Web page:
Now, can we go into a discussion mode and reason out , give our thoughts on whether this discrimination exists even today...

  •   Are women still considered inferior to men?

Yes. It's a very sad thing..but it is. And not only in India or any other undeveloped countries, but also in developed countries like the US, etc. I have seen it happen to me, because I have a brother. Outside of my family, it was always my brother who got special treatment...He always got whatever he wanted...Not so with me.  

  • Why is there an increasing number of dowry deaths and feticide in the country today??

I think it's because of the pressure you put upon a girl. If a boy is considered breadwinner and is pressurized/threatened by her family, then the smart thing to do would be to abort the baby. Dowry deaths also happen like that.

  • Why is the girl child shunned by society while the boy is looked upon as the sole torch bearer for the family??

I think this is because the boy is the one who is the "breadwinner". He's bringing the money home so therefore he thinks about control. It goes in a saying "Might makes right." Just my views, i hope i haven't offended anyone Embarrassed 



queen-bee Goldie

Joined: 07 March 2005
Posts: 2442

Posted: 14 September 2006 at 2:07am | IP Logged
Sree nice topic. all of you are doing a wonderful job of answering the qs.

In India still a large numbers of women are marginalized and deprived of even the most basic education. Historically, there was the practice of sati, now long abolished — where wives immolated themselves on their husbands' funeral pyres, as if life without one's husband was worth nothing at all. Arranged marriages, dowry, dowry deaths and female infanticide are all practices that continue to this day....But in traditional households, or within the less literate or poorer families, women often have little social freedom. And even in the quotidian aspects of life, deference to men is the norm — for example, it is a common practice for women from these families (which despite the economic surges of the last fifteen years make up a large percentage of Indian households) to wait for their husbands to eat before they let themselves begin their meal. And I have often seen couples walking down the street in India, wife trailing several feet behind her husband, as if not his equal.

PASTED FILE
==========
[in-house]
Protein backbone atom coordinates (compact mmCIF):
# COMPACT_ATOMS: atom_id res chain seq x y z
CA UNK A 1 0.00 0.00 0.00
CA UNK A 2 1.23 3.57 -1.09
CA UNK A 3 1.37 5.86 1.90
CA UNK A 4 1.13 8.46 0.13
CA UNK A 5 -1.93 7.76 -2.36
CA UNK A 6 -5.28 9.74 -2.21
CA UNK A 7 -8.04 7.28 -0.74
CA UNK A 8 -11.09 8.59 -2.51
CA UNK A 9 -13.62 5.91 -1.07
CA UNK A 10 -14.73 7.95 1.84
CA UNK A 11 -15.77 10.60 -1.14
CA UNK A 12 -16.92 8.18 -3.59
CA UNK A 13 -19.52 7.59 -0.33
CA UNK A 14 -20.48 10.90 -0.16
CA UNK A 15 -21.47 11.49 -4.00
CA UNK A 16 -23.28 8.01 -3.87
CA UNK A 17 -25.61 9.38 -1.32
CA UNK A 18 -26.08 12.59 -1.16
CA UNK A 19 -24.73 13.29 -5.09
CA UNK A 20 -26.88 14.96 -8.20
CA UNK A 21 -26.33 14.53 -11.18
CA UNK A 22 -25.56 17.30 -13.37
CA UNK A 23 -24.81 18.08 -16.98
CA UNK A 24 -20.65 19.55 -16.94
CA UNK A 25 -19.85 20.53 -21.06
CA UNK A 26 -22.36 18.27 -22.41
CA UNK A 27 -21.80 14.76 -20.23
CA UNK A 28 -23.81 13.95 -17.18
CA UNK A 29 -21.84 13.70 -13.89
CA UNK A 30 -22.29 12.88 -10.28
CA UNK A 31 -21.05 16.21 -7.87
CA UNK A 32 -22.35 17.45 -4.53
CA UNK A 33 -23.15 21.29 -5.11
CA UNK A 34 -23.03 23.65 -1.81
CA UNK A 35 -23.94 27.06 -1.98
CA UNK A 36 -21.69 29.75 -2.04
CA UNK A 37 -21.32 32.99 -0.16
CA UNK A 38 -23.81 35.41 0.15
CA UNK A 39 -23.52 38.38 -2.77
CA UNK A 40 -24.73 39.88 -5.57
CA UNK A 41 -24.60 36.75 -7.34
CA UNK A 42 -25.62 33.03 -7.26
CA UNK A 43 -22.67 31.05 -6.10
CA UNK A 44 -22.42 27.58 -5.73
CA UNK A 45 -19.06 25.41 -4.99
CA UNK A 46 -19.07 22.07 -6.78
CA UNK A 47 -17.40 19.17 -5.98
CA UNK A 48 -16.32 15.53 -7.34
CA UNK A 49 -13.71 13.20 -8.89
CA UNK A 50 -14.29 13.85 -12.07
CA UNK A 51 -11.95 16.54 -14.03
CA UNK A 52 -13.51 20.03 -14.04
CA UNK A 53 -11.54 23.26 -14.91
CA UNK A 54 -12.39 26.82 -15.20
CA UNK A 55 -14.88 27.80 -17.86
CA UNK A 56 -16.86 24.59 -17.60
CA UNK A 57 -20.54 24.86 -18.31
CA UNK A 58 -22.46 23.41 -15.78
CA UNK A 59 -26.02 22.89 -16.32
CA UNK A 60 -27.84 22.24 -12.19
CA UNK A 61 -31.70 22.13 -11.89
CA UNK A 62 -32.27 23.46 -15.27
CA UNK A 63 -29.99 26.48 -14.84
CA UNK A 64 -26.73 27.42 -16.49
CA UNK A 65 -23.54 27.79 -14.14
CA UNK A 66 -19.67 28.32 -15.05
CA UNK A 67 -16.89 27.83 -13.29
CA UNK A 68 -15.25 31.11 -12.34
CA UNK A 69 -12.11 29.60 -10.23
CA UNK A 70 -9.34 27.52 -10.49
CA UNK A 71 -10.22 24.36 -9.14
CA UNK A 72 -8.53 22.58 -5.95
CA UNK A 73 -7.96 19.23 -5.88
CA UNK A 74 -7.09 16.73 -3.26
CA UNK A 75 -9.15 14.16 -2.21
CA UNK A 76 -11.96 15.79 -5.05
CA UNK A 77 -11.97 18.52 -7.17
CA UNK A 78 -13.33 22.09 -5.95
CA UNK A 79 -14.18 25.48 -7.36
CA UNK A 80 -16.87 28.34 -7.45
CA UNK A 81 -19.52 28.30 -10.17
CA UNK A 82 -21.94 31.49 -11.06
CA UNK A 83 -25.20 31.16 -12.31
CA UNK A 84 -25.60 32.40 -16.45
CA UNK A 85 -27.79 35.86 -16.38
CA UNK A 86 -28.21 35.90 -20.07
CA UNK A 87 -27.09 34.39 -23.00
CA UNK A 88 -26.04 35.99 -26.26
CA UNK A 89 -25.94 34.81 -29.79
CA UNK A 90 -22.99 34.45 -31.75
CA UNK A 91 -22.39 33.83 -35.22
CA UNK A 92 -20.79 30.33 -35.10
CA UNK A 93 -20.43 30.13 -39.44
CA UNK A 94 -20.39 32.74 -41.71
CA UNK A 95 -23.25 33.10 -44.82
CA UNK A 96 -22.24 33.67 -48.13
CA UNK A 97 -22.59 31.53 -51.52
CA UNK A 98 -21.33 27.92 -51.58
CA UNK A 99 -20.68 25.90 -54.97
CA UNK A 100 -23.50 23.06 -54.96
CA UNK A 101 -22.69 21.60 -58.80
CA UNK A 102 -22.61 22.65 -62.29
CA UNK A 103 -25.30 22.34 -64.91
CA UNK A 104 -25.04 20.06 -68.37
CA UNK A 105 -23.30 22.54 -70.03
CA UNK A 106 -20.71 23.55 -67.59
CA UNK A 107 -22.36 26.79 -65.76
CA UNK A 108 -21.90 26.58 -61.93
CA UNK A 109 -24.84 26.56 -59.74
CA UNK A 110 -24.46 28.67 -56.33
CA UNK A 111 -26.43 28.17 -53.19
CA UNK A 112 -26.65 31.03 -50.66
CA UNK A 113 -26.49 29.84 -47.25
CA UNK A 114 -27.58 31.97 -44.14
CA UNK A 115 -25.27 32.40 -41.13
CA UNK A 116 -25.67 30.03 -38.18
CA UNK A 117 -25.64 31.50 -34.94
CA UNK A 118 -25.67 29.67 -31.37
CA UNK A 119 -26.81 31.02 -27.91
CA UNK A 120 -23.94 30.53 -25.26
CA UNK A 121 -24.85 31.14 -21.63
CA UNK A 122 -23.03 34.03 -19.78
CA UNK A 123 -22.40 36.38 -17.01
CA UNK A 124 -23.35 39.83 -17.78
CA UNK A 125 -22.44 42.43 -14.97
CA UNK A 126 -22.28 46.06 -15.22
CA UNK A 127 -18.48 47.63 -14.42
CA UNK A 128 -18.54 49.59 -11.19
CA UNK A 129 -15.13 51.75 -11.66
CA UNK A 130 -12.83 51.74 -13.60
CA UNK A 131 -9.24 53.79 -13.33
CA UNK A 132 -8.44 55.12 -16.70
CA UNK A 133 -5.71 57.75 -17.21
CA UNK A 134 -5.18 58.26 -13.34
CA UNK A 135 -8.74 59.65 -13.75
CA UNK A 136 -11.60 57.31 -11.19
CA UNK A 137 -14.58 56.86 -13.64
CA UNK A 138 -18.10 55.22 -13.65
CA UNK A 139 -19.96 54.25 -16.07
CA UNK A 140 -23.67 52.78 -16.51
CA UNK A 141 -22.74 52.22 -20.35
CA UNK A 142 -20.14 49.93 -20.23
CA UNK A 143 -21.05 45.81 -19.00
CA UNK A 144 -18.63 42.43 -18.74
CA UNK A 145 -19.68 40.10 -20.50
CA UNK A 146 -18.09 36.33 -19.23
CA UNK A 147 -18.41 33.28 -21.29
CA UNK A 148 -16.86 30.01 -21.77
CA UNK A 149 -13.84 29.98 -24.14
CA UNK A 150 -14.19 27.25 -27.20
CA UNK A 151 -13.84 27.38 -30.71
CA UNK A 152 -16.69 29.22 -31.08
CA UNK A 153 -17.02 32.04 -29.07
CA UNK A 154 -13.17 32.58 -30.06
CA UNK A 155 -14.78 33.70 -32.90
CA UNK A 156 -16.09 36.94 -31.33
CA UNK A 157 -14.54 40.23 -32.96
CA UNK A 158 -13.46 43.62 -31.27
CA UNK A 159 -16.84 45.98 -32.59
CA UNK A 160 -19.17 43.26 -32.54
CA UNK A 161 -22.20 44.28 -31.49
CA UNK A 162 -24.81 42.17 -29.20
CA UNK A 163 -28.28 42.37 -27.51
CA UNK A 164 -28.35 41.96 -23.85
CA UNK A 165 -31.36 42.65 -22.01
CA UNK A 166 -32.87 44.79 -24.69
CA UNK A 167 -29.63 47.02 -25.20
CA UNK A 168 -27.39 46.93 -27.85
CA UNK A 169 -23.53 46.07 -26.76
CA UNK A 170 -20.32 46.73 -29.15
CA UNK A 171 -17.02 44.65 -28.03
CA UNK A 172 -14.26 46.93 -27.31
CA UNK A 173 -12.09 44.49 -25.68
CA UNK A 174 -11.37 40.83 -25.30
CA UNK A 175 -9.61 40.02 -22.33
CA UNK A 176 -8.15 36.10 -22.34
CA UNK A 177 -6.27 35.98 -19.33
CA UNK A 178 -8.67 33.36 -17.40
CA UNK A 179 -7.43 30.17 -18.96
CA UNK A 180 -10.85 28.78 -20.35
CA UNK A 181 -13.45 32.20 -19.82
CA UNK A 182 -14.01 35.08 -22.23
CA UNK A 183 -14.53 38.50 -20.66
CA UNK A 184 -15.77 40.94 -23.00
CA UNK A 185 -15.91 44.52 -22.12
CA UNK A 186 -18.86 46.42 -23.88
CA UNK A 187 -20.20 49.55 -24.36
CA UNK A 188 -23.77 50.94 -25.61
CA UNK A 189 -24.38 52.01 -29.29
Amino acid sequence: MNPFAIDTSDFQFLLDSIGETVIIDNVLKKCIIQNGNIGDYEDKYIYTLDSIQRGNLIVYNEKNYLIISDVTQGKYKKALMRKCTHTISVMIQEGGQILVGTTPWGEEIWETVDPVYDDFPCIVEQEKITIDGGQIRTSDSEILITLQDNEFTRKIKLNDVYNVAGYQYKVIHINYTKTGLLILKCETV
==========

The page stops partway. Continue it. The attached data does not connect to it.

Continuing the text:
But you know what I sit here in SFO and wonder why America is still 'not ready' for a woman President as yet and this, now, in the twenty-first century. The rest of South Asia has had its share of female leaders as well - from Bandaranaike and Kumaratunga to Benazir Bhutto to Khaleda Zia. Even Sonia Gandhi has been taken into the fold; she led the Congress Party of India to victory in the 2004 elections. There is, of course, the flip side of the coin (and with South Asia there is always that flip side) that all these South Asian female leaders have been relatives of male leaders before them (but then one jokingly thinks that one could say that about George W. Bush as well!). Despite this, despite the accident of origin — these women are powerful symbols to both women and men: to women that the heights are reachable, and to men that for women to hold power is natural.

Within my family, women were generally empowered (and I mean empowered in the sense of Maslow's use of the term 'self-actualization' — that is being the most that one can be, using all one's talents and capacities to their fullest potential, which is then more than being mother and wife). My great-grandmother was one of India's first women doctors — going to medical school after her children were born. She established a nursing home. My grandmother had been a working mother, and so had my own mother, both teachers. My aunts were chemistry professors, doctors and IAS officers.

So with a female Prime Minister and the positive female paradigms within my own family, there was never any question about anything being beyond my reach. Taking control of my life, making decisions, expressing opinions were natural. These were not issues I ever wondered about, or questioned. Growing up, the concept of a 'glass ceiling' for women was not within my vocabulary.